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The Causes and Impacts of Neglected Tropical and Zoonotic Diseases: Opportunities for Integrated Intervention Strategies.


Institute of Medicine (US) Forum on Microbial Threats.


Washington (DC): National Academies Press (US); 2011.
The National Academies Collection: Reports funded by National Institutes of Health.


Neglected tropical diseases (NTDs) and neglected zoonotic diseases (NZDs) not only share features that allow them to persist in conditions of poverty, where they cluster and frequently overlap, but they also present common opportunities for effective, integrated, intervention and control strategies. Significant (though imperfect) control measures—including drugs and vaccines, improvements in water and sanitation, and vector control measures, employed singly or in combination—have been developed for most NTDs and NZDs. Policy makers and funding agencies have begun to acknowledge the public health and economic importance of the NTDs and NZDs, leading to increased support for the use of existing tools (such as the mass administration of drugs to combat several NTDs simultaneously) and the development of more effective integrated programs to control, and in some cases eradicate, these neglected diseases of poverty. The Institute of Medicine's (IOM's) Forum on Microbial Threats hosted a two-day public workshop on September 21 and 22, 2010, in Washington, DC, to explore the scientific and policy dimensions of NTDs and NZDs. Through presentations and discussions, workshop participants discussed the origins and impacts of these diseases, both individually and as a collective phenomenon. They reviewed the influence of NTDs and NZDs on human and animal health and on economic productivity, discussed prospects for disease control and mitigation, and considered opportunities for medical diplomacy and global engagement to reduce the profound, yet long-hidden, consequences of neglected diseases.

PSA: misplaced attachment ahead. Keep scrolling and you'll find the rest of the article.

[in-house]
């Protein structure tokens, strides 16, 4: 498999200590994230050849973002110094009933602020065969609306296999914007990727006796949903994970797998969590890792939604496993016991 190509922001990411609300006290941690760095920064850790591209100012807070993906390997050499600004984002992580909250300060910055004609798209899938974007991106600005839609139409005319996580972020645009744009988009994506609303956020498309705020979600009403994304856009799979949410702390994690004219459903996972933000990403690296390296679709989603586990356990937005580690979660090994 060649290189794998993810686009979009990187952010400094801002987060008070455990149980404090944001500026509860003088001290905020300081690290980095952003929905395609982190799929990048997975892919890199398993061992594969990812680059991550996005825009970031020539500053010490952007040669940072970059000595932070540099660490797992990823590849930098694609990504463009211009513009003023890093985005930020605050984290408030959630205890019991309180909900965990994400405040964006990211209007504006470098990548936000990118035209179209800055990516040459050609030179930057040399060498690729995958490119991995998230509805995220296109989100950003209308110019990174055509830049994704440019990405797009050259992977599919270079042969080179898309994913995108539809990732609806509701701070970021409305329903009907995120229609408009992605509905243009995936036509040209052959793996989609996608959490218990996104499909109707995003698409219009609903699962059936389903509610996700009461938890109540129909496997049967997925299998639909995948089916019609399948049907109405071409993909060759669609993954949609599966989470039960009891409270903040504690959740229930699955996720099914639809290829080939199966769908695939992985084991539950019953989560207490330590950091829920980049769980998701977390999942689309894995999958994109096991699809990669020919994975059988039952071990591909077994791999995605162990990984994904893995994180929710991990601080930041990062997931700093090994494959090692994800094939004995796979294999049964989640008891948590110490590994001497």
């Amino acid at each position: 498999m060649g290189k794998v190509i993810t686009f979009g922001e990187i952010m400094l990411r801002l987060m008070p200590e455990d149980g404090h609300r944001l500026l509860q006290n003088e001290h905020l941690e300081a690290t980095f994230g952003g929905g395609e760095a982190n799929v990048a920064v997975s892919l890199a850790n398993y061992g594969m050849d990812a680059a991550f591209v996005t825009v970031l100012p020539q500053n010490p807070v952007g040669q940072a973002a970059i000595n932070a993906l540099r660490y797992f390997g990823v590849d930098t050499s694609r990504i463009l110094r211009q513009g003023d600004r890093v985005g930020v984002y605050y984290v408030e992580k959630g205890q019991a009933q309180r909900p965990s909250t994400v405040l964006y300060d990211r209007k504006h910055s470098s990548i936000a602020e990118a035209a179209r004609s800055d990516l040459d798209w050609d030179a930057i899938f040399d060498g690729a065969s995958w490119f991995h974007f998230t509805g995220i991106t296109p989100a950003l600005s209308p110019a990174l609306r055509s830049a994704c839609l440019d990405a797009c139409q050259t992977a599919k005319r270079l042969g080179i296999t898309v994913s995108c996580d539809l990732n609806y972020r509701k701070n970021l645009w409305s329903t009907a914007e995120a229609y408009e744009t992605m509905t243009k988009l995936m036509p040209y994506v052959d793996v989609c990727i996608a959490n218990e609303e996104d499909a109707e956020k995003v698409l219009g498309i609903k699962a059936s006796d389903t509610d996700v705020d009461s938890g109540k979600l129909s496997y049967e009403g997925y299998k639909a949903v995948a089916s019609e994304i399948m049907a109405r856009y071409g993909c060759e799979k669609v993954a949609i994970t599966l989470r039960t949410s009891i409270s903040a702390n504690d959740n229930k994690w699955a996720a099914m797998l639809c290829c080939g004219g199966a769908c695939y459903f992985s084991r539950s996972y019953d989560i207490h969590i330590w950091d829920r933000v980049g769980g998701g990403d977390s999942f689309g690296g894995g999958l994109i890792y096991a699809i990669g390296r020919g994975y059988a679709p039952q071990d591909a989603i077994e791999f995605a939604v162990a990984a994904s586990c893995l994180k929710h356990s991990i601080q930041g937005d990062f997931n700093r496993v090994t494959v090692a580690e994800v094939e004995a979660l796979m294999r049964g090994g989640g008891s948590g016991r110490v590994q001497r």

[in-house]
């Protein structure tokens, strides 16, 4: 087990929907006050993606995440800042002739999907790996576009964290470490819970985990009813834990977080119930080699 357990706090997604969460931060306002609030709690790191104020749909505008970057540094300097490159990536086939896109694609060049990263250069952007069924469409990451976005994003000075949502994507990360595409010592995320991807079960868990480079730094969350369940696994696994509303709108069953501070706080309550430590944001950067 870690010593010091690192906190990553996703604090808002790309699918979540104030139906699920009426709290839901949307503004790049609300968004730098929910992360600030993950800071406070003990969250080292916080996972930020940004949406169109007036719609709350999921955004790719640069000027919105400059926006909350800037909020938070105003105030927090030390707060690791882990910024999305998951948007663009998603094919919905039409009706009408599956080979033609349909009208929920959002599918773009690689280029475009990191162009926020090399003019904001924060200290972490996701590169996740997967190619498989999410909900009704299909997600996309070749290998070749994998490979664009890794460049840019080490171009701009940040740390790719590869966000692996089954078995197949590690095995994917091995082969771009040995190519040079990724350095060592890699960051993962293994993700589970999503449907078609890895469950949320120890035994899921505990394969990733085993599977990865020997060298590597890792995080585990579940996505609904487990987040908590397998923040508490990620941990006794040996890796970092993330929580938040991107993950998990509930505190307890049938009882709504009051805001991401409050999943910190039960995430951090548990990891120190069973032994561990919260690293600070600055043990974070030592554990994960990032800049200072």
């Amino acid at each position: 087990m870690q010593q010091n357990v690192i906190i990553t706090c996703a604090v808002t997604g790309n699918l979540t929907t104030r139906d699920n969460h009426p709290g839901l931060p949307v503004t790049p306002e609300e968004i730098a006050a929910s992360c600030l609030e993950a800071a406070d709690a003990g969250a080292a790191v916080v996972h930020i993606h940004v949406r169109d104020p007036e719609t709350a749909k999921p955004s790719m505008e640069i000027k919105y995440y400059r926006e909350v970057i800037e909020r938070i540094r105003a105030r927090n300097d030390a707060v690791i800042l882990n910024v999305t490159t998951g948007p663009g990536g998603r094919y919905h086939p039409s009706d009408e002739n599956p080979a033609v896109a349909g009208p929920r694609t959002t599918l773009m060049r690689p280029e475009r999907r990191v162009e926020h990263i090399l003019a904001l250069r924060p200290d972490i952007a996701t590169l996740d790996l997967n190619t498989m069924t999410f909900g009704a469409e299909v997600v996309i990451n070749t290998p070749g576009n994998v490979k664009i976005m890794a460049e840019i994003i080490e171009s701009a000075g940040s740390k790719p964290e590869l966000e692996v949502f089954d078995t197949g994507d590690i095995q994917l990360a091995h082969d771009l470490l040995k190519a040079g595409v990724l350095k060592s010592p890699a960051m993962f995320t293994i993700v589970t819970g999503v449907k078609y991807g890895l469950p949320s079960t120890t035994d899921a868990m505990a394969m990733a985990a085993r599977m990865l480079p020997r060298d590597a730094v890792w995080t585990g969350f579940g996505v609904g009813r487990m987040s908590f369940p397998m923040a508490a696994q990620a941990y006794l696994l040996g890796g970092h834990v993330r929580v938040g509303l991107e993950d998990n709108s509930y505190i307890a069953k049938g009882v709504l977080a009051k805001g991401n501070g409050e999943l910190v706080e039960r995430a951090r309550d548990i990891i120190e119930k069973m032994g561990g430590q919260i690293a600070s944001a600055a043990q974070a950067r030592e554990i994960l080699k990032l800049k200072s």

Copyright © 2011, National Academy of Sciences.

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